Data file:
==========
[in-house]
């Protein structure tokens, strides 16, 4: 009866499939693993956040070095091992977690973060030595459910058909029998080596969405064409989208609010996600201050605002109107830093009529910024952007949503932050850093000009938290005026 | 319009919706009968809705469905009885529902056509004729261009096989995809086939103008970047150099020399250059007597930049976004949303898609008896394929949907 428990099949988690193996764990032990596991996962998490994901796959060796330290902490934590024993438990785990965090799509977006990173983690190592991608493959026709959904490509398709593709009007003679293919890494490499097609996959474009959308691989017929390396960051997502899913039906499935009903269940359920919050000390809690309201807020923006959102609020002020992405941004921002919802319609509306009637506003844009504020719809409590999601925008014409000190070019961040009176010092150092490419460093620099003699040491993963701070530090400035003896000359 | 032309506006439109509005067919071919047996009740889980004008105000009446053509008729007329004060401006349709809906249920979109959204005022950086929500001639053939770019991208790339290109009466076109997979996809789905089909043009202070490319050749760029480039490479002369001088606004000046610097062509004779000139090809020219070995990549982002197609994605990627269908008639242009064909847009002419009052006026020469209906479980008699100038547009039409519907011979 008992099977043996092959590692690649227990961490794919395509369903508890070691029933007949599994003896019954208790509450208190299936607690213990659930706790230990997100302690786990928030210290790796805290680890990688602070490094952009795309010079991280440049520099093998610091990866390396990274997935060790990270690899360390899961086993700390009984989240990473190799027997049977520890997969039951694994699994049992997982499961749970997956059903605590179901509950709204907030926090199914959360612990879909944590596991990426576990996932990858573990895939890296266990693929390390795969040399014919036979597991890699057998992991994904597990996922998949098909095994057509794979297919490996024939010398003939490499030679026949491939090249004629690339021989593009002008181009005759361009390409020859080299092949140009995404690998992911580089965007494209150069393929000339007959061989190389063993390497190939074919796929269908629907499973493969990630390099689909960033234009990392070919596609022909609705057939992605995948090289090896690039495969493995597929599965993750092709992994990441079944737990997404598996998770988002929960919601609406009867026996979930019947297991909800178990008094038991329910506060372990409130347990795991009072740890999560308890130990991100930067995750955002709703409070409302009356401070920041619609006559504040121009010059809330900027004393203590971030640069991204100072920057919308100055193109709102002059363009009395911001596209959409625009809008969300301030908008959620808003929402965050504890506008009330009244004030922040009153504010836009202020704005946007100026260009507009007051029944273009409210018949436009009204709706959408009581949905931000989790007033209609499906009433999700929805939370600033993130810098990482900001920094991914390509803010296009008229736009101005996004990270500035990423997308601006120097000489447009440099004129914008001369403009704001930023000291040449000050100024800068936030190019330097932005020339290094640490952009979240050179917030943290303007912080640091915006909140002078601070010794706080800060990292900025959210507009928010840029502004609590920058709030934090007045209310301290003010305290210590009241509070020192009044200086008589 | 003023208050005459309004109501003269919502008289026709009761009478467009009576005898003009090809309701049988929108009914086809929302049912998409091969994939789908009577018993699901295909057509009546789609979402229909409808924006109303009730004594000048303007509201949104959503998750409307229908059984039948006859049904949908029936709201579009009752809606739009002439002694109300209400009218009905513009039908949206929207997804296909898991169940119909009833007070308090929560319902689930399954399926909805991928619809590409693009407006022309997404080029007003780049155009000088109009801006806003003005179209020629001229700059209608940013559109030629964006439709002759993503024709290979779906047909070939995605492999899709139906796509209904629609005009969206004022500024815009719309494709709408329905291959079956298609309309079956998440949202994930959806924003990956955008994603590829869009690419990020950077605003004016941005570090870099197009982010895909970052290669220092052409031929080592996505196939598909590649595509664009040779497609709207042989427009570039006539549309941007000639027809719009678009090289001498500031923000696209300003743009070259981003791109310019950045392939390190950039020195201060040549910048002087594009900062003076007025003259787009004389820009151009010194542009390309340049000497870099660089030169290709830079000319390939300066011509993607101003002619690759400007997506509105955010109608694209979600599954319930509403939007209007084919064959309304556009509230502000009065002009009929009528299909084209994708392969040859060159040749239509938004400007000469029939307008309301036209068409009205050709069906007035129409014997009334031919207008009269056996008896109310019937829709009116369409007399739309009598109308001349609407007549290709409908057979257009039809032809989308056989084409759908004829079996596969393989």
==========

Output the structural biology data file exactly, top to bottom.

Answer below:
[in-house]
């Protein structure tokens, strides 16, 4: 009866499939693993956040070095091992977690973060030595459910058909029998080596969405064409989208609010996600201050605002109107830093009529910024952007949503932050850093000009938290005026 | 319009919706009968809705469905009885529902056509004729261009096989995809086939103008970047150099020399250059007597930049976004949303898609008896394929949907 428990099949988690193996764990032990596991996962998490994901796959060796330290902490934590024993438990785990965090799509977006990173983690190592991608493959026709959904490509398709593709009007003679293919890494490499097609996959474009959308691989017929390396960051997502899913039906499935009903269940359920919050000390809690309201807020923006959102609020002020992405941004921002919802319609509306009637506003844009504020719809409590999601925008014409000190070019961040009176010092150092490419460093620099003699040491993963701070530090400035003896000359 | 032309506006439109509005067919071919047996009740889980004008105000009446053509008729007329004060401006349709809906249920979109959204005022950086929500001639053939770019991208790339290109009466076109997979996809789905089909043009202070490319050749760029480039490479002369001088606004000046610097062509004779000139090809020219070995990549982002197609994605990627269908008639242009064909847009002419009052006026020469209906479980008699100038547009039409519907011979 008992099977043996092959590692690649227990961490794919395509369903508890070691029933007949599994003896019954208790509450208190299936607690213990659930706790230990997100302690786990928030210290790796805290680890990688602070490094952009795309010079991280440049520099093998610091990866390396990274997935060790990270690899360390899961086993700390009984989240990473190799027997049977520890997969039951694994699994049992997982499961749970997956059903605590179901509950709204907030926090199914959360612990879909944590596991990426576990996932990858573990895939890296266990693929390390795969040399014919036979597991890699057998992991994904597990996922998949098909095994057509794979297919490996024939010398003939490499030679026949491939090249004629690339021989593009002008181009005759361009390409020859080299092949140009995404690998992911580089965007494209150069393929000339007959061989190389063993390497190939074919796929269908629907499973493969990630390099689909960033234009990392070919596609022909609705057939992605995948090289090896690039495969493995597929599965993750092709992994990441079944737990997404598996998770988002929960919601609406009867026996979930019947297991909800178990008094038991329910506060372990409130347990795991009072740890999560308890130990991100930067995750955002709703409070409302009356401070920041619609006559504040121009010059809330900027004393203590971030640069991204100072920057919308100055193109709102002059363009009395911001596209959409625009809008969300301030908008959620808003929402965050504890506008009330009244004030922040009153504010836009202020704005946007100026260009507009007051029944273009409210018949436009009204709706959408009581949905931000989790007033209609499906009433999700929805939370600033993130810098990482900001920094991914390509803010296009008229736009101005996004990270500035990423997308601006120097000489447009440099004129914008001369403009704001930023000291040449000050100024800068936030190019330097932005020339290094640490952009979240050179917030943290303007912080640091915006909140002078601070010794706080800060990292900025959210507009928010840029502004609590920058709030934090007045209310301290003010305290210590009241509070020192009044200086008589 | 003023208050005459309004109501003269919502008289026709009761009478467009009576005898003009090809309701049988929108009914086809929302049912998409091969994939789908009577018993699901295909057509009546789609979402229909409808924006109303009730004594000048303007509201949104959503998750409307229908059984039948006859049904949908029936709201579009009752809606739009002439002694109300209400009218009905513009039908949206929207997804296909898991169940119909009833007070308090929560319902689930399954399926909805991928619809590409693009407006022309997404080029007003780049155009000088109009801006806003003005179209020629001229700059209608940013559109030629964006439709002759993503024709290979779906047909070939995605492999899709139906796509209904629609005009969206004022500024815009719309494709709408329905291959079956298609309309079956998440949202994930959806924003990956955008994603590829869009690419990020950077605003004016941005570090870099197009982010895909970052290669220092052409031929080592996505196939598909590649595509664009040779497609709207042989427009570039006539549309941007000639027809719009678009090289001498500031923000696209300003743009070259981003791109310019950045392939390190950039020195201060040549910048002087594009900062003076007025003259787009004389820009151009010194542009390309340049000497870099660089030169290709830079000319390939300066011509993607101003002619690759400007997506509105955010109608694209979600599954319930509403939007209007084919064959309304556009509230502000009065002009009929009528299909084209994708392969040859060159040749239509938004400007000469029939307008309301036209068409009205050709069906007035129409014997009334031919207008009269056996008896109310019937829709009116369409007399739309009598109308001349609407007549290709409908057979257009039809032809989308056989084409759908004829079996596969393989």